IT’S 30 years since The Big Lamb was erected on the New England Highway.
At 3:30pm on Tuesday, January 26 1988 a large crowd gathered at the Guyra Lamb and Potato Festival site.
All were waiting with bated breath for the unveiling of the Lamb and Potato sculpture.
Sydney sculptor Cliff Axelsen gave a speech about the anxious looks from passersby when he first started working with the masses of cement.
Northern Tablelands MP at the time, Ray Chappell unveiled the statue, in his words, “a symbol of our productivity.”
Legend has it, a local producer took a lamb to the sculptor as a model.
Guyra Historical Society secretary Dorothy Lockyer said the lamb was made on site.
“Over the years it’s been a huge economy boost to the town,” Ms Lockyer said.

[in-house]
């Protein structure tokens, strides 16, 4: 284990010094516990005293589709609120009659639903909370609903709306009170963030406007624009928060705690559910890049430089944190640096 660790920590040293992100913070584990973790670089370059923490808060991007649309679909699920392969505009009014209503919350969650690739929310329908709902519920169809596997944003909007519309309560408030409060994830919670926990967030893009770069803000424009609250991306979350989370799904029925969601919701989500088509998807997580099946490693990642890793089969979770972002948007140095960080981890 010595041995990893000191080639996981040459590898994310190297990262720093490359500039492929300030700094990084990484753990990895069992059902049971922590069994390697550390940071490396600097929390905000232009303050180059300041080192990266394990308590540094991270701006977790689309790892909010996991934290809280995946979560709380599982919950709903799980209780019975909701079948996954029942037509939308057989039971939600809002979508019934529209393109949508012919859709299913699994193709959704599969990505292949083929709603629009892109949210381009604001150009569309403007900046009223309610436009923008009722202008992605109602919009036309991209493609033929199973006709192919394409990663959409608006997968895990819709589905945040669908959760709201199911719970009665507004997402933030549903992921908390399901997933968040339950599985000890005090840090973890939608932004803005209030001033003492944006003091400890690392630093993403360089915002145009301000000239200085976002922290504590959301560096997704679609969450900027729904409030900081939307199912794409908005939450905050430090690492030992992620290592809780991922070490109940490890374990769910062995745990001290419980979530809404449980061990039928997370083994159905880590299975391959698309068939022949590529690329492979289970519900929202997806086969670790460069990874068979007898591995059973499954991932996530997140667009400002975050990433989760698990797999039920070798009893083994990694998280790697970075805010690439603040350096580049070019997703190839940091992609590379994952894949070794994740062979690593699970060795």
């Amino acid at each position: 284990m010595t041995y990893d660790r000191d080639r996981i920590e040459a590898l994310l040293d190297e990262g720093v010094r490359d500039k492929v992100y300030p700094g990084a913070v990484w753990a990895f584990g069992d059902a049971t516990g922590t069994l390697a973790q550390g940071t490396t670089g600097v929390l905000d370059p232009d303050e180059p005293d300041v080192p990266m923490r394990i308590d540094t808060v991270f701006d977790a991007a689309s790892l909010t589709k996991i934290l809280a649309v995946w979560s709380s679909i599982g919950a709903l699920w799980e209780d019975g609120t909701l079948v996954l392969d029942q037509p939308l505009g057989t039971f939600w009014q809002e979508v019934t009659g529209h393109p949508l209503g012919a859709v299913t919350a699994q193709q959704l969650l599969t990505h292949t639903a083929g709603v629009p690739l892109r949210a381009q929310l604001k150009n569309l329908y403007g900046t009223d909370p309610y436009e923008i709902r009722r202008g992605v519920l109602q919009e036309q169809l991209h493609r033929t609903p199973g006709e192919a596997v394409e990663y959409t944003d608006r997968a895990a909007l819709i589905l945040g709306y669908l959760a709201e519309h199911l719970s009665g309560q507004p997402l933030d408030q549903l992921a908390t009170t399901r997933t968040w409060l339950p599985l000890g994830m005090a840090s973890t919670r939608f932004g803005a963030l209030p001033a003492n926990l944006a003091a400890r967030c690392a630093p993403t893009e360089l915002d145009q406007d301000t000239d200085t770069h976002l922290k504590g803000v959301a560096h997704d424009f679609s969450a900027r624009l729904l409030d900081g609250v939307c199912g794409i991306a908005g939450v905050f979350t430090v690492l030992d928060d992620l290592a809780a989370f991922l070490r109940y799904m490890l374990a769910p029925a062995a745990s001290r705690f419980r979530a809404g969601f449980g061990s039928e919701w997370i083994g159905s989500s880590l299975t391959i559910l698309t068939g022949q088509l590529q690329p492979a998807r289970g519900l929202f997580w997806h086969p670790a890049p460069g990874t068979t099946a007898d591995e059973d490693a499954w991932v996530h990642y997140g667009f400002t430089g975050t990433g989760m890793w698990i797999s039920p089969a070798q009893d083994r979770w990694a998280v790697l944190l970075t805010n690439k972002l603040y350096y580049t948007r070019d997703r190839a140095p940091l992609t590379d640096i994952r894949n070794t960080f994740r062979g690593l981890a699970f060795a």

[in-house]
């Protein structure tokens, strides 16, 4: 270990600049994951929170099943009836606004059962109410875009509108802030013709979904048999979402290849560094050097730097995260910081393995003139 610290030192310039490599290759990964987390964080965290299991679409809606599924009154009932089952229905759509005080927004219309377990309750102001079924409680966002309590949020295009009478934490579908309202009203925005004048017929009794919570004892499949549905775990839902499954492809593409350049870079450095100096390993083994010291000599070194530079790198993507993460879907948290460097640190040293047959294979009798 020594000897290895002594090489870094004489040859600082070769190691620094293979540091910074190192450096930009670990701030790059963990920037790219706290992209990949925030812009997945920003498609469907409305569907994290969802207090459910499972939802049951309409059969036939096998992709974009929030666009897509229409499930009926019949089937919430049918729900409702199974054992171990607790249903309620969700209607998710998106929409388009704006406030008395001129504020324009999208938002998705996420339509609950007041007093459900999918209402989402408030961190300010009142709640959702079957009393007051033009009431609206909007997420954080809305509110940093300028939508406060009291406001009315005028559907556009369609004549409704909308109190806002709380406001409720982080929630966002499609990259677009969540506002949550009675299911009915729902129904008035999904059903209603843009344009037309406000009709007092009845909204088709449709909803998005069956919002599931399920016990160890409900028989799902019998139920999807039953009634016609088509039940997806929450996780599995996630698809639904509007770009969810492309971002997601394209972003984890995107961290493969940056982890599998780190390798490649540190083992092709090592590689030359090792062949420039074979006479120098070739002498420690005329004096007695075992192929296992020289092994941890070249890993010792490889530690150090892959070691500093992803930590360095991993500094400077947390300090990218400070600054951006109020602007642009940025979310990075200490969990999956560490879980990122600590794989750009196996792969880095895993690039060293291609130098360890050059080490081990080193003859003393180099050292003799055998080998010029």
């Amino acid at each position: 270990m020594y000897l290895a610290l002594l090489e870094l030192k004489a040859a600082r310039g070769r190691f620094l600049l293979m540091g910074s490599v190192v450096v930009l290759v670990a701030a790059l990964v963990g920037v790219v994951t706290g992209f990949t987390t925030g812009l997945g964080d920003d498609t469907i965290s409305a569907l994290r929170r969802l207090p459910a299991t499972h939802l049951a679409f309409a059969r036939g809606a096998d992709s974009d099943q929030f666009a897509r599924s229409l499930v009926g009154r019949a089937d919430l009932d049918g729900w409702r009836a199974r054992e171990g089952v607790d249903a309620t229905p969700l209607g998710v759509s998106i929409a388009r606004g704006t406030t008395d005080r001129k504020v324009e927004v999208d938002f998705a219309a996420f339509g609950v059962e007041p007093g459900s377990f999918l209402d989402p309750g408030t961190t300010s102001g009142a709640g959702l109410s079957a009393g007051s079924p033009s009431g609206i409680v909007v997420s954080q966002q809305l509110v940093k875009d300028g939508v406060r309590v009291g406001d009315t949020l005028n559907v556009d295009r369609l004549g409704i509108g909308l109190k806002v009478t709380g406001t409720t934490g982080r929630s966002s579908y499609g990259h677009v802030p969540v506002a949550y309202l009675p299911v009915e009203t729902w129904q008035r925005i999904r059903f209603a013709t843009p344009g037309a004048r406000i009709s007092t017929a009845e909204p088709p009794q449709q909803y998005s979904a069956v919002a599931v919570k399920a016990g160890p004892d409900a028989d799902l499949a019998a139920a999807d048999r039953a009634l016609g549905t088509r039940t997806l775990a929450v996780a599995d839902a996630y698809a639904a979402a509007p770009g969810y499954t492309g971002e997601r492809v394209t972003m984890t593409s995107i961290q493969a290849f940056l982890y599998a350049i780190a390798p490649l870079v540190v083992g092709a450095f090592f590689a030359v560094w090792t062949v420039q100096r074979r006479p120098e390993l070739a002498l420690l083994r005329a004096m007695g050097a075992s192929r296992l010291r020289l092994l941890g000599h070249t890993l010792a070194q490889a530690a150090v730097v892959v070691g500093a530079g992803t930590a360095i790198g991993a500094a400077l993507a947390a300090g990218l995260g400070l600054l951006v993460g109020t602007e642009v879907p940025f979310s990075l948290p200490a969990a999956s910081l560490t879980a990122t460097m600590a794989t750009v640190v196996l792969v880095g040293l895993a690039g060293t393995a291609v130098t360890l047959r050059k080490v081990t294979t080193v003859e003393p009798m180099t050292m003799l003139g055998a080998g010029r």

“It would be thousands of dollars that it injects into the community, there’s the flow on effect of all the visitors that come to town – walk down the main street and buy a coffee or newspaper.
“It’s amazing when you drive past, the number of people in front of it taking photos.”
Before the Big Lamb went ahead, a model was placed in the window of R.J Simpson and Co.
The community was given a choice between granite, sandstone or casted cement.
The cost of the lamb was estimated at $6000 and took around 12 weeks to complete.
In 1986, Royce Newbury and Frank Presnell from the Guyra Rotary Club and Joyce Sanders decided the major produce of Guyra should be celebrated with a week long festival.
The idea was to catch the music lovers on the highway, headed to the Tamworth Country Music Festival.
Ms Lockyer was a founding member of the Lamb and Potato Festival Committee.
She said the Poll Dorset statue was erected to commemorate the contribution that prime lambs and potatoes have made to Guyra.
Potatoes produced in Guyra are primarily sent to Western Australia, the Atherton Tableland and in between.